17     Second, Ms. Robinson said that the unmasked robber had a "chinstrap beard". She said it came around his face thinner than a full beard. Mr. Wright's beard can be seen in exhibits 9 and 14. Ms. Robinson's description of the beard is not inconsistent with the beard shown in those photographic exhibits. Nevertheless, for the reasons which I set out earlier, I attach no weight to her in-court identification of Mr. Wright.
In another case, R. v. Taylor, 2010 ONCJ 396, [2010] O.J. No. 3794, whether the victim as White and the accused Black, Mr. Justice Green observed:

62        The nature of the identification in this case requires me to alert myself to the risks associated with this species of evidence. Eyewitness identification evidence, particularly of cross-cultural or cross-racial strangers in, as here, heated situations with limited windows of observation, are notoriously suspect. As said by the Court of Appeal in R. v. Hanemaayer, 2008 ONCA 580 (Ont. C.A.), at para. 29, "Mistaken eyewitness identification is the overwhelming factor leading to wrongful convictions". Eyewitness identification evidence — even standing alone and even where, as here, bottomed on the testimony of a single witness — can ground a legally and factually unassailable finding of guilt. However, appellate courts have repeatedly cautioned jurists of the need for special caution in assessing such evidence: see, e.g., R. v. Quercia (1990), 60 C.C.C. (3d) 380 (Ont. C.A.); R. v. Trochym (2007), 216 C.C.C. (3d) 225 (S.C.C.); R. v. Burke (1996), 105 C.C.C. (3d) 205 (S.C.C.); R. v. Spatola, [1970] 3 O.R. 74 (Ont. C.A.); R. v. Miaponoose (1996), 110 C.C.C. (3d) 445 (Ont. C.A.); R. v. Tat (1997), 117 C.C.C. (3d) 481 (Ont. C.A.); and R. v. A. (F.), [2004] O.J. No. 1119 (Ont. C.A.).
63        Eyewitness identification is particularly dubious where, as here, it includes dock-identification (the pointing out in court of the defendant as the alleged perpetrator) or, in a worst-case scenario, where positive identification occurs for the first time in a courtroom setting. (See, e.g., R. v. A. (F.) (2004), 183 C.C.C. (3d) 518 (Ont. C.A.) and R. v. Tebo (2003), 175 C.C.C. (3d) 116 (Ont. C.A.). Given the circumstances surrounding Cid's dock-identification of the defendant, and given Cid's own explanation of the factors bearing on the integrity of this identification, as quoted earlier, Crown counsel rightly eschews any reliance on the witness' courtroom identification of the defendant. Her, theory, instead, is that Cid's initial and careful inspection of his assailant and his uninterrupted observation of that man until the point when the man — unquestionably the defendant — is arrested by the police confirms the reliability of his identification. In other words, the continuity of Cid's observation, coupled with his honesty, affords adequate proof of the defendant's commission of the assault.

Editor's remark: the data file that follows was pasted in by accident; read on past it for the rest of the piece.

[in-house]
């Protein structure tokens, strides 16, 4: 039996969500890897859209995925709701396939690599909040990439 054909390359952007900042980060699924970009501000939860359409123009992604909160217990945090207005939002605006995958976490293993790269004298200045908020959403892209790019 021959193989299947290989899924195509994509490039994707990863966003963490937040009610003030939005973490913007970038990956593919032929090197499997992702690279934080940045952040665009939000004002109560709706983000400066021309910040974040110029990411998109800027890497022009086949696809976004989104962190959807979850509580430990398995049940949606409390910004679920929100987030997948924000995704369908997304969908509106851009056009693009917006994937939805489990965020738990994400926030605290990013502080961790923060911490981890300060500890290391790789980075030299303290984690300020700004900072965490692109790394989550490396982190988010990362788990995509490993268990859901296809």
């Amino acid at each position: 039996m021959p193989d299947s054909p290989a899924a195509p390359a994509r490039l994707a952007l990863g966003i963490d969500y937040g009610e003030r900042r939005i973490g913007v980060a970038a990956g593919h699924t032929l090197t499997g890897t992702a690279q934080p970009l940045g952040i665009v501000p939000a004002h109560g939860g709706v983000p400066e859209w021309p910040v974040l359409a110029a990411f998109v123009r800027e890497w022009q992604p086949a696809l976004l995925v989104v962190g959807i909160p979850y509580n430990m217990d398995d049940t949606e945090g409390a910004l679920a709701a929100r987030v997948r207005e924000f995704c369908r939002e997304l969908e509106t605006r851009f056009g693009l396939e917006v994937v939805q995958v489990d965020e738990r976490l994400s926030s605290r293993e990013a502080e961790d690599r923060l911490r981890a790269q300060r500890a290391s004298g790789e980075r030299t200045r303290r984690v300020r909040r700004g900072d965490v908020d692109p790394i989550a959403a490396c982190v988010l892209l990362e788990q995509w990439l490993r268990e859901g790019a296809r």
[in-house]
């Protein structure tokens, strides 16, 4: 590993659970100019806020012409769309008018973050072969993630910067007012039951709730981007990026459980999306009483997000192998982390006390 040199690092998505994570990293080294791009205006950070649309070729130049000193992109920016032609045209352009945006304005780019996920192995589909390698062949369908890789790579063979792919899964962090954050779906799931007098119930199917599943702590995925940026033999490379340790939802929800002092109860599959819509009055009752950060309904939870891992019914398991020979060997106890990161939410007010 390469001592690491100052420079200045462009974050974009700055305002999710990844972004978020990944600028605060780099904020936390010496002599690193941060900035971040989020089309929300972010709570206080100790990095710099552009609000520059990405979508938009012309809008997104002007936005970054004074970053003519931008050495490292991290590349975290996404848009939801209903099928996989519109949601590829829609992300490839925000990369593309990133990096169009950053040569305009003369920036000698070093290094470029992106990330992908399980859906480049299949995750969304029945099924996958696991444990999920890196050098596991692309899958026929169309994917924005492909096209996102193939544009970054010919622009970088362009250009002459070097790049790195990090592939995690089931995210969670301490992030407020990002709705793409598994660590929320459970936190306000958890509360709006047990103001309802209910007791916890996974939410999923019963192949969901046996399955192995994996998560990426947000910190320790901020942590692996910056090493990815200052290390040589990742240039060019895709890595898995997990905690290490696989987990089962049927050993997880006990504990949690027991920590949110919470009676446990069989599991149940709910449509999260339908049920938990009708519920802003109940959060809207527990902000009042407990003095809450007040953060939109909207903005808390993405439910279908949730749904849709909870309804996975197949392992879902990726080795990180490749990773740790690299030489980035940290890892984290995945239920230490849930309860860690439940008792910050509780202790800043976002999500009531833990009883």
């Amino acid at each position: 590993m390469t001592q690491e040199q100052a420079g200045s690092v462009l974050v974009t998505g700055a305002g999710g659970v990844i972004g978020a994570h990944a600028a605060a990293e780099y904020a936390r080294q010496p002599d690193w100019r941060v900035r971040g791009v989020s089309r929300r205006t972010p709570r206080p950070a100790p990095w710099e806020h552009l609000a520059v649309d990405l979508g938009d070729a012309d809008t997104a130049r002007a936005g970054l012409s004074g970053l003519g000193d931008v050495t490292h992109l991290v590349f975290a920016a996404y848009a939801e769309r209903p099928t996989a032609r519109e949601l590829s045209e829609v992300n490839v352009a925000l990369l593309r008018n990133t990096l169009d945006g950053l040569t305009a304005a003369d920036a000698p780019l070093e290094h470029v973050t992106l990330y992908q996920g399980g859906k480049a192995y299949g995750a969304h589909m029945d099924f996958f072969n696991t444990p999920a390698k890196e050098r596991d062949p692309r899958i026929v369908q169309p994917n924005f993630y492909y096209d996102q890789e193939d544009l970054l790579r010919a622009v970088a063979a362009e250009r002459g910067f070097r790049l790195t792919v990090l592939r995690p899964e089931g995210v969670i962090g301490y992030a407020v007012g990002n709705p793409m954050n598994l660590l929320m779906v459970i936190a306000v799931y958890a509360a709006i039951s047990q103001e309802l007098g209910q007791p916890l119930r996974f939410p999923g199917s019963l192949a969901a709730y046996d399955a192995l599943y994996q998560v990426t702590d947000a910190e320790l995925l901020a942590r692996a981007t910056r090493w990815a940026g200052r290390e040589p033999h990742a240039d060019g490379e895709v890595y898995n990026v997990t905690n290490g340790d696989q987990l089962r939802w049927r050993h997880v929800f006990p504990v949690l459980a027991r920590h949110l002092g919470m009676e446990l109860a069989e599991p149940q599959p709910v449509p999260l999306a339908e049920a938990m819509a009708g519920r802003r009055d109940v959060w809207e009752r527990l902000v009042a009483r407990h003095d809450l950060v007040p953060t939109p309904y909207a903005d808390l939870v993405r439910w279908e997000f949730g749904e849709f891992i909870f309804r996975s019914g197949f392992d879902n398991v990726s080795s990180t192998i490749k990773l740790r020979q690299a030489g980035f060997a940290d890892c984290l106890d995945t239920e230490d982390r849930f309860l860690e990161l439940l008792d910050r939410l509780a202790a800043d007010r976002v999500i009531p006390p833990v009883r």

These observations by Jurists reinforces the responsibility of all participants in the criminal justice system to display cultural competence and to be alert and alive to the difficulties inherent in this species of evidence.

My friend, Leanne O'Donnell, also referred me to a timely article Mark Roth, "Looking across the racial divide: How eyewitness testimony can cause problems" December 26, 2010, Pittsburgh Post.

Friday, February 04, 2011

Black History Month 2011

Its that time of the year again, Black History Month. This is the time of the year where I am over extended with various community engagements, in addition to the usual workload.

I was at the OBHS Brunch, where I caught up with old friends and met new ones. The Honourable Reverend Don Meredith of the Senate in Canada as well as The Honourable Magarett R. Best, of the Ontario Cabinet were present.

These are some upcoming BHM events I commend to your attention

February 8, 2011, at 4:00 p.m. The Law Society of Upper Canada and the Canadian Association of Black Lawyers are pleased to host a panel discussion and reception to celebrate Black pioneers in the legal profession in honour of Black History Month
February 12, 2011 at 12:00 p.m. The Canadian Association of Black Lawyers  will be having its Annual General Meeting of the members at the OBA Conference Centre, 20 Toronto Street, 2nd Floor, Toronto, Ontario.

February 13, 2011, at 12:00 p.m., Jamaican Canadian Association, Annual Boonoonoonos Fundraising Brunch, Arrow Road and Finch Ave. West
February 16, 2011 "Black Out: Who's Missing in Criminal Justice?" 5:30 p.m. Heaslip House, 297 Victoria St. Ryerson University. Info: 416 979 5000 x 6566
February 22, 2011, "Selwyn" 7:00 p.m., National Film Board, Richmond and John Streets, Toronto
February 24, 2011, 20th National BLSAC National Conference, "The Evolution of the Black Law Students Association of Canada: 20 Years Strong" Intercontinental Yorkville Hotel